Spring is a popular time for weddings. If you are planning yours, congratulations! It’s the beginning of a new chapter of your life. Although you may be currently caught up in planning the details of your wedding, keep in mind that successfully joining the lives of two people takes planning and organization that reaches far beyond the honeymoon. Marriage is a legal contract that intertwines your financial lives in a very real way. You can avoid a lot of common problems that plague married couples by being proactive in your financial planning. Make some agreements and plans now, before the wedding, to smooth the path you will walk together after the honeymoon.
Get on the same page.
How does each of you handle money? Are your financial practices similar or very different? Many single young people do not give a great deal of thought to their finances beyond paying their monthly bills and having some extra cash to have fun with. Some put away savings on the side; others spend until they are out of available funds. Getting married means joining your financial destinies, and for some, it also means sooner or later taking on the additional responsibility of children. To make this financial partnership work for all involved, it is important to take a unified approach to financial planning. Take the time to talk about budgeting, spending, saving, and investing, and create a joint financial strategy that takes everyone’s needs into account. Good topics to cover include
- Banking: Will you have a joint account, separate accounts, or both? What financial institution(s) will you use? What types of expenses will be paid out of each account?
- Budgeting: How will you manage your monthly income and expenses? Will you place limits on certain expenditures? What happens if you exceed your budget in any given month?
- Savings goals: Will you set aside a portion of your monthly income for savings? If so, do you have one or more purpose in mind for your savings? It is a good idea to have, at minimum, three months worth of living expenses in an emergency fund in case of unexpected hardships. If you do not already this cushion, how will you build it?
- Long-term financial goals (for example, home ownership, retirement, or college tuition): Will you put money into one or more retirement accounts, college savings funds, or other vehicles for long-term savings? A professional financial planner can help you find effective ways to save for your goals.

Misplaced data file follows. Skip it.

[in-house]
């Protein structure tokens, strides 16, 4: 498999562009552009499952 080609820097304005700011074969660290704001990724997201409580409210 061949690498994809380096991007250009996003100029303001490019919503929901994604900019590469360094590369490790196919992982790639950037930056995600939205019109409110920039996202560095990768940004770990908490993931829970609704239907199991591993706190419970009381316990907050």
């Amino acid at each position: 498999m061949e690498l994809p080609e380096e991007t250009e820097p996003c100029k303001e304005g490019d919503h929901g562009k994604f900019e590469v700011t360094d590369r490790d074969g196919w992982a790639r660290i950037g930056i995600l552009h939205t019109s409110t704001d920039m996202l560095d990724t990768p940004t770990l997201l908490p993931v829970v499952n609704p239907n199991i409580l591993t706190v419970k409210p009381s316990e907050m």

- Use of credit: People can have very different ideas about the role of credit cards in their financial lives. Failing to get together on this one can create a lot of stress down the road, so establish some guidelines from the outset. Will you use credit cards? If so, how will you use them? In whose name will they be taken out? Will they be paid off every month to avoid interest charges? If not, will you place a limit on how much you will charge without being able to pay it off?
- Planning to pay off debt: If one or both of you have debt coming into the marriage, decide how you will handle it. Will each of you be solely responsible for paying your own debts? Will one of you be the primary breadwinner and pay or help to pay the debts of the other? In what timeframe do you expect the debt(s) to be paid?
- Insurance: Discuss what insurance policies you will carry and what levels of coverage each will have. In the case of life insurance, decide on beneficiaries. If you currently have separate policies, you may save money by combining some of them. Talk to an insurance professional to determine the most cost-effective way to get the level of insurance that you need.
- Estate Planning: No one likes to think about the possibility of a partner dying before their lives together have begun, but refusing to entertain the possibility does not prevent it from happening; it only leaves you unprepared. Spending some time doing some basic estate planning can give you the peace of mind of having your financial bases covered, even when nothing else seems to be going right.
Family financial planning is one of our specialties. While you’re planning the wedding, don’t forget to plan for the marriage. Contact Boelman Shaw for a free consultation to get your prenuptial financial planning on track.
Material discussed herein is meant for general illustration and/or informational purposes only. Because individual situations will vary, the information shared here should be used in conjunction with individual professional advice.